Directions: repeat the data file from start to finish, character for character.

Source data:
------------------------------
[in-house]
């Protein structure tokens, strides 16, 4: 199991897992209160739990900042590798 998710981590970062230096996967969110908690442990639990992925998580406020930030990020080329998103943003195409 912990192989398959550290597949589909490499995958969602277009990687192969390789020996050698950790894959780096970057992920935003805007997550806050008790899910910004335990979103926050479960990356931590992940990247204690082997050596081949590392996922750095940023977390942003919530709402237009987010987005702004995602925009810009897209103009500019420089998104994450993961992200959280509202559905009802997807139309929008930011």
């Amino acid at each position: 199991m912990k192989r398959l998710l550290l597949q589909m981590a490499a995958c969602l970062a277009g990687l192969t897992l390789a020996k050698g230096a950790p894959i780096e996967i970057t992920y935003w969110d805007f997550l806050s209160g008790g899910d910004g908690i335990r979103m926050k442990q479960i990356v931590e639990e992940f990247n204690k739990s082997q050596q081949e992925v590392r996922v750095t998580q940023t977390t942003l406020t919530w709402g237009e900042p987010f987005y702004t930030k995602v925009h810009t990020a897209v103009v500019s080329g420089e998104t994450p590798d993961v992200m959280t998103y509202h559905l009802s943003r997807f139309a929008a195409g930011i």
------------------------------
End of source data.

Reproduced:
[in-house]
């Protein structure tokens, strides 16, 4: 199991897992209160739990900042590798 998710981590970062230096996967969110908690442990639990992925998580406020930030990020080329998103943003195409 912990192989398959550290597949589909490499995958969602277009990687192969390789020996050698950790894959780096970057992920935003805007997550806050008790899910910004335990979103926050479960990356931590992940990247204690082997050596081949590392996922750095940023977390942003919530709402237009987010987005702004995602925009810009897209103009500019420089998104994450993961992200959280509202559905009802997807139309929008930011």
């Amino acid at each position: 199991m912990k192989r398959l998710l550290l597949q589909m981590a490499a995958c969602l970062a277009g990687l192969t897992l390789a020996k050698g230096a950790p894959i780096e996967i970057t992920y935003w969110d805007f997550l806050s209160g008790g899910d910004g908690i335990r979103m926050k442990q479960i990356v931590e639990e992940f990247n204690k739990s082997q050596q081949e992925v590392r996922v750095t998580q940023t977390t942003l406020t919530w709402g237009e900042p987010f987005y702004t930030k995602v925009h810009t990020a897209v103009v500019s080329g420089e998104t994450p590798d993961v992200m959280t998103y509202h559905l009802s943003r997807f139309a929008a195409g930011i």